Home » Disciplines & Subdisciplines » Subdisciplines » Cultural Materialism

Cultural Materialism


Soo Kyung Lim *Posted May 1998

(click these links to travel through the document)






I. Basic Idea

Cultural Materialism is a scientific research strategy that prioritizes material, behavioral and etic processes in the explanation of the evolution of human socio-cultural systems. It was first introduced by Marvin Harris in The Rise of Anthropological Theory (1968). Harris is the originator of, and has remained the main figure in, cultural materialism. He insists that the primary task of anthropology is to give causal explanations for the differences and similarities in the thoughts and behaviors of human groups.

II. Background


The basic element of cultural materialism comes from Steward’s cultural ecology; the idea that socio-cultural adaptation is achieved through the interaction of a human population with its environment.

However, in some points Harris disagrees with Steward.

A. Environment:

Steward sees environment as both a passive background and an influence on culture. Harris argues instead that the interaction of people and environment forms one system. Harris’ schema thus considers environmental changes in a way that Steward’s does not.

B. Culture:

Steward conceives of cultures as sets of traits, while Harris sees culture as a system built on the interrelation of different aspects of religion, politics, and kinship. Therefore, while Steward tends to isolate different cultural practices into traits, Harris sees the practices as systemically interrelated.

C. Society:

Steward views social organization, demography, and levels of integration as sub-sets of culture traits. Harris sees the interrelations of different aspects of social organization as manifestations of relations between different kinds of groups and networks, with differing status and roles.


Cultural materialists are concerned with causality in socio-cultural systems and believe it may be sought through the study of the material constraints that human societies are subjected. Such constraints act on the need to produce food or shelter and to reproduce the population. These can be renamed as infrastructure. In that cultural materialists prioritize material constraints to explain socio-cultural systems, they are descendents of Marx, building on his notion of historical or dialectical materialism. However, cultural materialism does not take the position that anthropology must become part of a political movement aimed at destroying capitalism. Cultural materialism allows diverse political motivation. Cultural materialism does not see all cultural change as resulting from dialectical contradictions, but argues that cultural evolution results from the gradual accumulation of useful traits through a process of trial and error.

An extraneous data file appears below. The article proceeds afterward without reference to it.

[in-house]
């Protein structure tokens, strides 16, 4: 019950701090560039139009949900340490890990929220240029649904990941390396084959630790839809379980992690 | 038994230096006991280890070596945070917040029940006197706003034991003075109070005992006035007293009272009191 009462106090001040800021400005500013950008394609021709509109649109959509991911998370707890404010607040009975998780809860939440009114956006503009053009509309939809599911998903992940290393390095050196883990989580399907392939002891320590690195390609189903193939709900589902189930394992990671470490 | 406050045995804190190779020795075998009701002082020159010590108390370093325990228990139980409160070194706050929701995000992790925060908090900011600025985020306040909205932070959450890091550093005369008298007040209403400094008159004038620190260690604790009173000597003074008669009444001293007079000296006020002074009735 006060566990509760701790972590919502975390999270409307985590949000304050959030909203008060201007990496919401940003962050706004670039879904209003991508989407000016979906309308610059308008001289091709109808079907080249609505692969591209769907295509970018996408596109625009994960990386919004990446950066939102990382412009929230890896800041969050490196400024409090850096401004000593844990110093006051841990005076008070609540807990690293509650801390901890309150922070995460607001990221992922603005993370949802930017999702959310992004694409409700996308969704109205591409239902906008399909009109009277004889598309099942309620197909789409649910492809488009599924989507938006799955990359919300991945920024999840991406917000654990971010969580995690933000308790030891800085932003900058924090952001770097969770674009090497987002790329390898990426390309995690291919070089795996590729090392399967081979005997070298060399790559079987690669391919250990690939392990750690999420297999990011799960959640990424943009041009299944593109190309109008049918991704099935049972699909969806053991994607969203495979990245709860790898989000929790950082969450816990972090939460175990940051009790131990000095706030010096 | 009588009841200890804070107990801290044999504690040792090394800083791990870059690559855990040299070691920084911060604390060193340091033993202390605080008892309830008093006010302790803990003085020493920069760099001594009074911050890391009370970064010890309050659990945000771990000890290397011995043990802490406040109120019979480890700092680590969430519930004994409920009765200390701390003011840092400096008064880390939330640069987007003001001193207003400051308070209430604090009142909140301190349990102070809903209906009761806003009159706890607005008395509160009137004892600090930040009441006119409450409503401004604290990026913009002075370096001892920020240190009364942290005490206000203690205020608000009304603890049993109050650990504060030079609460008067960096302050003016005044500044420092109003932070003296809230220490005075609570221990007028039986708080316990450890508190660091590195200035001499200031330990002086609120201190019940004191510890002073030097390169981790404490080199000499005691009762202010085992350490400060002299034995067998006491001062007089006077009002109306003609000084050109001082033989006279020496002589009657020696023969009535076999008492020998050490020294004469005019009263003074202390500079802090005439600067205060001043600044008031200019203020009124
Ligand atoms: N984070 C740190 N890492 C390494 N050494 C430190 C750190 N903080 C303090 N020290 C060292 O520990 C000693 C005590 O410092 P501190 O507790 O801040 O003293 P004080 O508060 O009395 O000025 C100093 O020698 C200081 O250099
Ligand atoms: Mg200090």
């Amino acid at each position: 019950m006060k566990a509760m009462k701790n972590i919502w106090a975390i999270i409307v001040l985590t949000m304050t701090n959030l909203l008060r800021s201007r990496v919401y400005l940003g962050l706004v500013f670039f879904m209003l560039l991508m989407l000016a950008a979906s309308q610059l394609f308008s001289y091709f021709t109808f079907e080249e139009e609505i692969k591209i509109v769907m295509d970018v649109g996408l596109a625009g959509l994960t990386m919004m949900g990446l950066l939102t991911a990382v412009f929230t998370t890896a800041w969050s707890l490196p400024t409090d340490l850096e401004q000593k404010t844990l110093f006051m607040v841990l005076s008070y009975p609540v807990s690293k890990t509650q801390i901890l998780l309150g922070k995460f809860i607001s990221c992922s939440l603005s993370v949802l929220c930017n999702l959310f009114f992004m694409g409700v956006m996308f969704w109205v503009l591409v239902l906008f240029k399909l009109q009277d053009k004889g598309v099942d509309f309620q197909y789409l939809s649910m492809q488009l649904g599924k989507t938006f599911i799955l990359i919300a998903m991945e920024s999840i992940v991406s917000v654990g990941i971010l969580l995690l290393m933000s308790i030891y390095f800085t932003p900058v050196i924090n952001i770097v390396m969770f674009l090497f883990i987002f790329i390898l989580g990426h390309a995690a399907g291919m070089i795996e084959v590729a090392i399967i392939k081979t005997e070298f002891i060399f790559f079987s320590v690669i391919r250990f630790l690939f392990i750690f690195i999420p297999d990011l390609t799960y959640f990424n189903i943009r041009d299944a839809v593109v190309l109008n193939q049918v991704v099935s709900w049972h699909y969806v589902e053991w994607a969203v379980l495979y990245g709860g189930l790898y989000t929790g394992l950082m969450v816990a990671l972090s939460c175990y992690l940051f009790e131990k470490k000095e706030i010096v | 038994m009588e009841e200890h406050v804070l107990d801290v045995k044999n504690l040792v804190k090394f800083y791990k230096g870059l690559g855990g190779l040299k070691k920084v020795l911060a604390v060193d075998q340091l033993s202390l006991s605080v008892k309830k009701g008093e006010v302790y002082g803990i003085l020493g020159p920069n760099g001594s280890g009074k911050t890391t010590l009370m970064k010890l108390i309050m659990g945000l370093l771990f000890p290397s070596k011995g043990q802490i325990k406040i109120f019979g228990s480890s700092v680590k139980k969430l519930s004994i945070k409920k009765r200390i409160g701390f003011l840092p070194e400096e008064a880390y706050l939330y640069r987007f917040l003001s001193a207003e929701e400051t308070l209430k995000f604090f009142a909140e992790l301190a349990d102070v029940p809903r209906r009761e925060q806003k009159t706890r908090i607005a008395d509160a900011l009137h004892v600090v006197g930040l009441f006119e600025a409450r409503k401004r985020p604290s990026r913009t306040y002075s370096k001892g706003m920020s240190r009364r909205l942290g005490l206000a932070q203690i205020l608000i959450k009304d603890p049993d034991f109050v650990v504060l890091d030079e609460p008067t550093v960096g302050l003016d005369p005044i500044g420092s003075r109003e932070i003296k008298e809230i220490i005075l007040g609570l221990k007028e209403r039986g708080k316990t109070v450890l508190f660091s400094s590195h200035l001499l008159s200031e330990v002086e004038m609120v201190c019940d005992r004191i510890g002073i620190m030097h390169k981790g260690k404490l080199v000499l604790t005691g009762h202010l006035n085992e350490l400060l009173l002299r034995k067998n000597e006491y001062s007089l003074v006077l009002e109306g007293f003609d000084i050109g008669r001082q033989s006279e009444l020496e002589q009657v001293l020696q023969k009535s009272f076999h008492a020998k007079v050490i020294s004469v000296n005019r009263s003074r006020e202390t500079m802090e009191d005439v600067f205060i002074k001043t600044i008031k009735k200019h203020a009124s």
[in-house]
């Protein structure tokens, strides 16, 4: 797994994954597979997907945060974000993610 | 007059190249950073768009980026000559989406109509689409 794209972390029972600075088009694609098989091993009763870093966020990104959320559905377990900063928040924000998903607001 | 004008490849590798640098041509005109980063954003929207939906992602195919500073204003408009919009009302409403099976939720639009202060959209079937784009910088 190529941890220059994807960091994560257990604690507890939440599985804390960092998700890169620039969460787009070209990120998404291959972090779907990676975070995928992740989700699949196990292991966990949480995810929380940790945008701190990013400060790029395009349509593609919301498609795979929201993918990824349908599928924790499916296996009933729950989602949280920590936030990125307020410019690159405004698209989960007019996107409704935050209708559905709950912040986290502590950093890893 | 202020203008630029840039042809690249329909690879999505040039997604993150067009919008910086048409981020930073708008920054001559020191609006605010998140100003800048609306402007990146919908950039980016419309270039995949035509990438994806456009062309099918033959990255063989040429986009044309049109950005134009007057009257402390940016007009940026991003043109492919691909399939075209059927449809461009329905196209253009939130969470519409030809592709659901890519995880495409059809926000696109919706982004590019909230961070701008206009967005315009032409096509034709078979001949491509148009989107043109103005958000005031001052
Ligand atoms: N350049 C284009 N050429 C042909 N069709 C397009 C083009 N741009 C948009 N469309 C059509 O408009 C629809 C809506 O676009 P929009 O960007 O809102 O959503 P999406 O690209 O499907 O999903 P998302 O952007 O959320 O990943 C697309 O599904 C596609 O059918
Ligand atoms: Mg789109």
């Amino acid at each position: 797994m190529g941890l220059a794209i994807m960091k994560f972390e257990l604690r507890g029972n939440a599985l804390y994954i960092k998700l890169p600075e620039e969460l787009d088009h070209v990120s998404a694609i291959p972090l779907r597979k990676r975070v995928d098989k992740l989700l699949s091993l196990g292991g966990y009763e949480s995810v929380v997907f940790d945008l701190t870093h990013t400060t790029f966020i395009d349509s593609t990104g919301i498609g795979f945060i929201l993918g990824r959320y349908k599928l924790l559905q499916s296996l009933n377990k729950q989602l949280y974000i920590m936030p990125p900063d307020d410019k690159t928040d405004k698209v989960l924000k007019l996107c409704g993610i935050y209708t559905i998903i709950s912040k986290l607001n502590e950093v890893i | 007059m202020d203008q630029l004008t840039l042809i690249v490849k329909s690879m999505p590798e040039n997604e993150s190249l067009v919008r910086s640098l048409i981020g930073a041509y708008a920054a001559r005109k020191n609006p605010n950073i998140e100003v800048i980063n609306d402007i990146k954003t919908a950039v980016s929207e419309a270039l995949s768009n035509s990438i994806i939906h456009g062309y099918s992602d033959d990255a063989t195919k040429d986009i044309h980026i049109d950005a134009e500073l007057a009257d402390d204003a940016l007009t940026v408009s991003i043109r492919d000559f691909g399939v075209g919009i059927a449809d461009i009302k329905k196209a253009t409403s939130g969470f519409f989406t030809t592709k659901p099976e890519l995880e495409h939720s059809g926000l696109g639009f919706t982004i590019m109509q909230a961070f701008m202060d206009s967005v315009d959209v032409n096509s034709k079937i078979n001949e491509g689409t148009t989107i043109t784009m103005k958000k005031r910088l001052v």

Harris was also influenced by Skinner’s reductionism. Skinner, as a behavioral psychologist, wanted to explain everything, even art, religion, and language, by simple mechanisms. He reduced the complications of human personality to stimulus-response. Harris worked in behaviorist psychology and was also interested in people’s behavior, seeking to explain all human behavior with his theory of cultural materialism.

III. Theoretical Approach

Cultural materialism considers that all socio-cultural systems consist of three levels: infrastructure, structure and superstructure.

1. Behavior
2. Mental

1. Domestic economy
2. Political economy

1. Production
2. Reproduction


A. Mode of Production: the technology and the practices employed for expanding or limiting basic subsistence production, especially the production of food and other forms of energy.

B. Mode of reproduction: the technology and the practices employed for expanding, limiting and maintaining population size.


A. Domestic Economy: Consists of a small number of people who interact on an intimate basis. They perform many functions, such as regulating reproduction, basic production, socialization, education, and enforcing domestic discipline.

B. Political economy: These groups may be large or small, but their members tend to interact without any emotional commitment to one another. They perform many functions, such as regulating production, reproduction, socialization, and education, and enforcing social discipline.


A. Behavior Superstructure

Art, music, dance, literature, advertising


Sports, games, hobbies


B. Mental superstructure




(Harris 1979:52-53)

Infrastructural Determinism: The major principle of cultural materialism is that the modes of production and reproduction determine structure and structure determines superstructure. The argument that priority should be given to infrastructure is based in the idea that society adapts to the environment through infrastructural practices. Harris argues that studies in anthropology should give infrastructure-focused studies the “strategic priority,” because, if the goal of science is to find out law-like generalizations, then one should start by studying “the greatest direct restraints from the givens of nature”(Harris 1979:57). Cultural materialism does not hold that all system changes come from alternations in the infrastructure. Nor does cultural materialism argue that the structure and superstructure are just passive reactors. They do influence infrastructure. However, if changes in a superstructure or structure are not compatible with the existing modes of production and reproduction, those superstructural or structural changes are not effective or lasting. Infrastructural determinism proposes a probabilistic relationship among these three levels. Therefore when we notice a superstructural or structural change of a society, we have to look at its infrastructure first. Marvin Harris explains the collapse of Soviet and East European communism with this paradigm. (See Harris 1992)